PURE: Findings Could Have Implications For Global Dietary Guidelines

Separate findings from the PURE study suggesting an association between cardiovascular disease and mortality and fruit, vegetables and legume intake, as well as intake of fats and carbohydrates, could have an impact on global dietary guidelines, according to researchers presenting at ESC Congress 2017 in Barcelona.

All three studies, which were published in The Lancet, are based off the large, epidemiological PURE study involving 135,335 individuals aged 35-70 years across 18 countries and five continents between January 2003 and March 2013. Researchers used country-specific food frequency questionnaires at baseline and collected demographic, socioeconomic, lifestyle, family history and individual health history and medication information. The primary clinical outcomes were major cardiovascular disease, fatal and non-fatal myocardial infarction (MI), fatal and non-fatal stroke, cardiovascular mortality, non-cardiovascular mortality and total mortality. During a median 7.4 years (5.5-9.3) there were 4,784 major cardiovascular disease events, 1,649 cardiovascular deaths and 5,796 total deaths.

In an analysis of fruit, vegetable and legume intake, researchers found higher consumption of these was associated with a lower risk of non-cardiovascular and total mortality. Three to four servings per day (equivalent to 375-500 g/day) appeared to provide the maximum benefits for both non-cardiovascular mortality and total mortality. When looked at separately, researchers noted fruit intake was associated with lower risk of cardiovascular, non-cardiovascular and total mortality, while legume intake was inversely associated with non-cardiovascular death and total mortality. Raw vegetable intake was strongly associated with a lower risk of total mortality, while cooked vegetables were associated with a modest benefit against mortality.  

A separate analysis of nutrient intake (carbohydrate, fats and protein) found high carbohydrate intake was associated with higher risk of total mortality, but not with the risk of cardiovascular disease or cardiovascular disease mortality. Total fat and individual types of fat were associated with lower risk of total mortality, but were not significantly associated with risk of myocardial infarction or cardiovascular disease mortality. Higher saturated fat intake was associated with lower risk of stroke.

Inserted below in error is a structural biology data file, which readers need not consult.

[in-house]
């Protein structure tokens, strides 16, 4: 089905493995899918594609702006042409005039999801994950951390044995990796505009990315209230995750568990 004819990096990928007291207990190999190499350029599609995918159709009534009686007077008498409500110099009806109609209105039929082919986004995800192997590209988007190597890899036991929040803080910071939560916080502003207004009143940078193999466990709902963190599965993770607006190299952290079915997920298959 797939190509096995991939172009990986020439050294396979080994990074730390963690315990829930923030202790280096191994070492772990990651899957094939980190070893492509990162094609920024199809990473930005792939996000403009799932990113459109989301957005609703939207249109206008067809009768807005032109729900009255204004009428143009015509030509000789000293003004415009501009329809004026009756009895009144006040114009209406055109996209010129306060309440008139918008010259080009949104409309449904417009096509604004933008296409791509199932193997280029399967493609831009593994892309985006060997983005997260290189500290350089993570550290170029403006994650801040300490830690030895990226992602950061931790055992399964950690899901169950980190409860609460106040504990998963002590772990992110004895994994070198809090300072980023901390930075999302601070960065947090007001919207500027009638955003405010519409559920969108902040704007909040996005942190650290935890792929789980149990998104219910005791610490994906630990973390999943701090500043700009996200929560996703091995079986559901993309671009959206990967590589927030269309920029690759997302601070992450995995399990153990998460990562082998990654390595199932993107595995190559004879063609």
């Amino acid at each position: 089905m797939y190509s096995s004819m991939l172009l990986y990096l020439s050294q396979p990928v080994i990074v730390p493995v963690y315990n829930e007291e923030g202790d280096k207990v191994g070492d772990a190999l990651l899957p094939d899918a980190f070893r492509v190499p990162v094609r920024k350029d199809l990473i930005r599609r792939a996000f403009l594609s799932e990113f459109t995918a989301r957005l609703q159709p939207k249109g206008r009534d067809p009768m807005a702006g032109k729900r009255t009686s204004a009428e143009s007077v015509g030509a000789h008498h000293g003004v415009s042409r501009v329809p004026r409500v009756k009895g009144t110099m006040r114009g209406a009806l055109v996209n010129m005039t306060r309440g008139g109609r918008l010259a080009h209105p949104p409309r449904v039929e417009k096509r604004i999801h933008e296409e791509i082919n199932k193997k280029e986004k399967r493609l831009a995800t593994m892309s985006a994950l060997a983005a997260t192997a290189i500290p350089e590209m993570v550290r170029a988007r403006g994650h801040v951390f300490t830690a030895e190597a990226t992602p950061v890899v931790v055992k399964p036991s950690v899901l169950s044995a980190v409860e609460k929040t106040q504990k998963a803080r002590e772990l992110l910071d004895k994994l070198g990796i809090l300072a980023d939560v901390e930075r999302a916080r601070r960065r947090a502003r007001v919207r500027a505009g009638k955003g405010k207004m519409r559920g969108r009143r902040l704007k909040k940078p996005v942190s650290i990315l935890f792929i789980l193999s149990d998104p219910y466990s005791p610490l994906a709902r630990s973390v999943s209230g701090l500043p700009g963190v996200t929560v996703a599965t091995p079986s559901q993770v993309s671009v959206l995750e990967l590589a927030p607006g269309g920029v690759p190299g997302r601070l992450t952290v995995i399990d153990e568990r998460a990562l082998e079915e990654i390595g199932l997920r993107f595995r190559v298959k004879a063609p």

A third analysis (not presented at ESC Congress 2017), used multilevel modeling to assess the effect of dietary nutrients on blood lipids and blood pressure in 125,287 PURE participants. Intake of total fat and each type of fat was associated with not only higher concentrations of total cholesterol and LDL cholesterol, but with higher HDL cholesterol and apolipoprotein A1 (ApoA1), and lower triglycerides, ratio of total cholesterol to HDL cholesterol, ratio of triglycerides to HDL cholesterol, and ratio of apolipoprotein B (ApoB) to ApoA1. Higher carbohydrate intake was associated with lower total cholesterol, LDL cholesterol and ApoB, but also with lower HDL cholesterol and ApoA1, and higher triglycerides, ratio of total cholesterol to HDL cholesterol, ratio of triglycerides to HDL cholesterol, and ApoB-to-ApoA1. Higher intakes of total fat, saturated fatty acids and carbohydrates were also associated with higher blood pressure, whereas higher protein intake was associated with lower blood pressure. Replacement of saturated fatty acids with carbohydrates was associated with the most adverse effects on lipids, according to researchers.  While replacement of saturated fatty acids with unsaturated fats improved some risk markers (LDL cholesterol and blood pressure), it seemed to worsen others (HDL cholesterol and triglycerides).

Researchers said their findings “are at odds with current recommendations to reduce total fat and saturated fats” and suggested global dietary guidelines be reconsidered. 

Clinical Topics: Diabetes and Cardiometabolic Disease, Dyslipidemia, Prevention, Lipid Metabolism, Nonstatins, Diet

Keywords: ESC Congress, ESC2017, Cholesterol, HDL, Cholesterol, LDL, Apolipoprotein A-I, Vegetables, Triglycerides, Apolipoproteins B, Lipids, Blood Pressure, Fruit, Fatty Acids, Fats, Unsaturated, Fabaceae, Energy Intake, Diet, Apolipoprotein B-100, Nutrition Policy, Myocardial Infarction, Stroke, Cardiovascular Diseases, Life Style, Carbohydrates, Demography, Epidemiologic Studies


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